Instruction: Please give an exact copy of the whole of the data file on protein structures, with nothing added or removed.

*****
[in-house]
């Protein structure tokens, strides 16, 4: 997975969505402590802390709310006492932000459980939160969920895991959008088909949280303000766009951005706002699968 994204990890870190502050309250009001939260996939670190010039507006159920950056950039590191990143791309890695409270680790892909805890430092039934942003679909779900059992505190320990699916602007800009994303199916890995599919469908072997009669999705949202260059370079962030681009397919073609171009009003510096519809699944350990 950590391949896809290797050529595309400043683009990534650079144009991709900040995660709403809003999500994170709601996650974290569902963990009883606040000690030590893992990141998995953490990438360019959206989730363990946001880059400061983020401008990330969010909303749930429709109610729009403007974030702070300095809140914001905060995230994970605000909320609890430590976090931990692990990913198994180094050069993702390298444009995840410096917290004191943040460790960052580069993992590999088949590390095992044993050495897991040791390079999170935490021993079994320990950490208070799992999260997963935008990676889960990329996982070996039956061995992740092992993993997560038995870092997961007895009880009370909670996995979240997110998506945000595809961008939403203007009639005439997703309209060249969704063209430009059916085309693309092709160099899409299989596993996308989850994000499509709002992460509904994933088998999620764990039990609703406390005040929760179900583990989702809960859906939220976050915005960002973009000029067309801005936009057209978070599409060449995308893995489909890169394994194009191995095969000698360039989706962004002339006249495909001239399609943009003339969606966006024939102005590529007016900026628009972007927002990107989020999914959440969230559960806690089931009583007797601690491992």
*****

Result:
[in-house]
């Protein structure tokens, strides 16, 4: 997975969505402590802390709310006492932000459980939160969920895991959008088909949280303000766009951005706002699968 994204990890870190502050309250009001939260996939670190010039507006159920950056950039590191990143791309890695409270680790892909805890430092039934942003679909779900059992505190320990699916602007800009994303199916890995599919469908072997009669999705949202260059370079962030681009397919073609171009009003510096519809699944350990 950590391949896809290797050529595309400043683009990534650079144009991709900040995660709403809003999500994170709601996650974290569902963990009883606040000690030590893992990141998995953490990438360019959206989730363990946001880059400061983020401008990330969010909303749930429709109610729009403007974030702070300095809140914001905060995230994970605000909320609890430590976090931990692990990913198994180094050069993702390298444009995840410096917290004191943040460790960052580069993992590999088949590390095992044993050495897991040791390079999170935490021993079994320990950490208070799992999260997963935008990676889960990329996982070996039956061995992740092992993993997560038995870092997961007895009880009370909670996995979240997110998506945000595809961008939403203007009639005439997703309209060249969704063209430009059916085309693309092709160099899409299989596993996308989850994000499509709002992460509904994933088998999620764990039990609703406390005040929760179900583990989702809960859906939220976050915005960002973009000029067309801005936009057209978070599409060449995308893995489909890169394994194009191995095969000698360039989706962004002339006249495909001239399609943009003339969606966006024939102005590529007016900026628009972007927002990107989020999914959440969230559960806690089931009583007797601690491992």